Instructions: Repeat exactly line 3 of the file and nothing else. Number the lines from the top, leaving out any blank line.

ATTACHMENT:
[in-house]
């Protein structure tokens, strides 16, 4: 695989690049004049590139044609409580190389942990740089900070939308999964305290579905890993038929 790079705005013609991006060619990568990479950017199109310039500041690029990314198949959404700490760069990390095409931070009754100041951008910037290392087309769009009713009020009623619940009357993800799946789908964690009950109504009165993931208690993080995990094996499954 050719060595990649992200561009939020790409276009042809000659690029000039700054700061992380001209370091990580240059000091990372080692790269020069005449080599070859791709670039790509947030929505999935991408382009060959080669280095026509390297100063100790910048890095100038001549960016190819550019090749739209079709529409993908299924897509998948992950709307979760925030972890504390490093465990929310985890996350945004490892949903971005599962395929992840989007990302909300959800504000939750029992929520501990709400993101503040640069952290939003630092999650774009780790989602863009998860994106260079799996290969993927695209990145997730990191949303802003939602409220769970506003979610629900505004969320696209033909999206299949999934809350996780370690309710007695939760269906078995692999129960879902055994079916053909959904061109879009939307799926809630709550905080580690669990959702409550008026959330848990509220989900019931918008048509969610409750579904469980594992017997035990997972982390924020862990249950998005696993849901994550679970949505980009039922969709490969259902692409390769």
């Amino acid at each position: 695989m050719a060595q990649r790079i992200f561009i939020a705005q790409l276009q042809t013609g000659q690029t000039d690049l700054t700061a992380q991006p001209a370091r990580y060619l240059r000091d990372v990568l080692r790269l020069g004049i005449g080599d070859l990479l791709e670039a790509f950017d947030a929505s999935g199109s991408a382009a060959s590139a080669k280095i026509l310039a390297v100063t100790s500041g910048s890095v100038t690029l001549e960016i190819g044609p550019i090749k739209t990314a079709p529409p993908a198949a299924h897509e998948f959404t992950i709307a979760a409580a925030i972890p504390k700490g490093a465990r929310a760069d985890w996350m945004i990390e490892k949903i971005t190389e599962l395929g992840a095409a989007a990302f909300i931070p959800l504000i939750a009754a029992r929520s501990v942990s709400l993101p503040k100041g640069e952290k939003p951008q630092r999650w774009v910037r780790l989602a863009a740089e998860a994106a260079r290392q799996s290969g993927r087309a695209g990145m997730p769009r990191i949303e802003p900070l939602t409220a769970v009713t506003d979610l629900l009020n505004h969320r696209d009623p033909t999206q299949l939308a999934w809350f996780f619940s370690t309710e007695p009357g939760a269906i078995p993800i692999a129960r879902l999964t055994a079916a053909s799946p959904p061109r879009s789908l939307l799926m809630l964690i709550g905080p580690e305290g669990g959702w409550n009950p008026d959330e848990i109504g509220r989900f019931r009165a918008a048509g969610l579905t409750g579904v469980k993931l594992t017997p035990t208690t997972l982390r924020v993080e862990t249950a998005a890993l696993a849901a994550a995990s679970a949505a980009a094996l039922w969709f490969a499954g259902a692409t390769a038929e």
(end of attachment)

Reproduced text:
């Amino acid at each position: 695989m050719a060595q990649r790079i992200f561009i939020a705005q790409l276009q042809t013609g000659q690029t000039d690049l700054t700061a992380q991006p001209a370091r990580y060619l240059r000091d990372v990568l080692r790269l020069g004049i005449g080599d070859l990479l791709e670039a790509f950017d947030a929505s999935g199109s991408a382009a060959s590139a080669k280095i026509l310039a390297v100063t100790s500041g910048s890095v100038t690029l001549e960016i190819g044609p550019i090749k739209t990314a079709p529409p993908a198949a299924h897509e998948f959404t992950i709307a979760a409580a925030i972890p504390k700490g490093a465990r929310a760069d985890w996350m945004i990390e490892k949903i971005t190389e599962l395929g992840a095409a989007a990302f909300i931070p959800l504000i939750a009754a029992r929520s501990v942990s709400l993101p503040k100041g640069e952290k939003p951008q630092r999650w774009v910037r780790l989602a863009a740089e998860a994106a260079r290392q799996s290969g993927r087309a695209g990145m997730p769009r990191i949303e802003p900070l939602t409220a769970v009713t506003d979610l629900l009020n505004h969320r696209d009623p033909t999206q299949l939308a999934w809350f996780f619940s370690t309710e007695p009357g939760a269906i078995p993800i692999a129960r879902l999964t055994a079916a053909s799946p959904p061109r879009s789908l939307l799926m809630l964690i709550g905080p580690e305290g669990g959702w409550n009950p008026d959330e848990i109504g509220r989900f019931r009165a918008a048509g969610l579905t409750g579904v469980k993931l594992t017997p035990t208690t997972l982390r924020v993080e862990t249950a998005a890993l696993a849901a994550a995990s679970a949505a980009a094996l039922w969709f490969a499954g259902a692409t390769a038929e």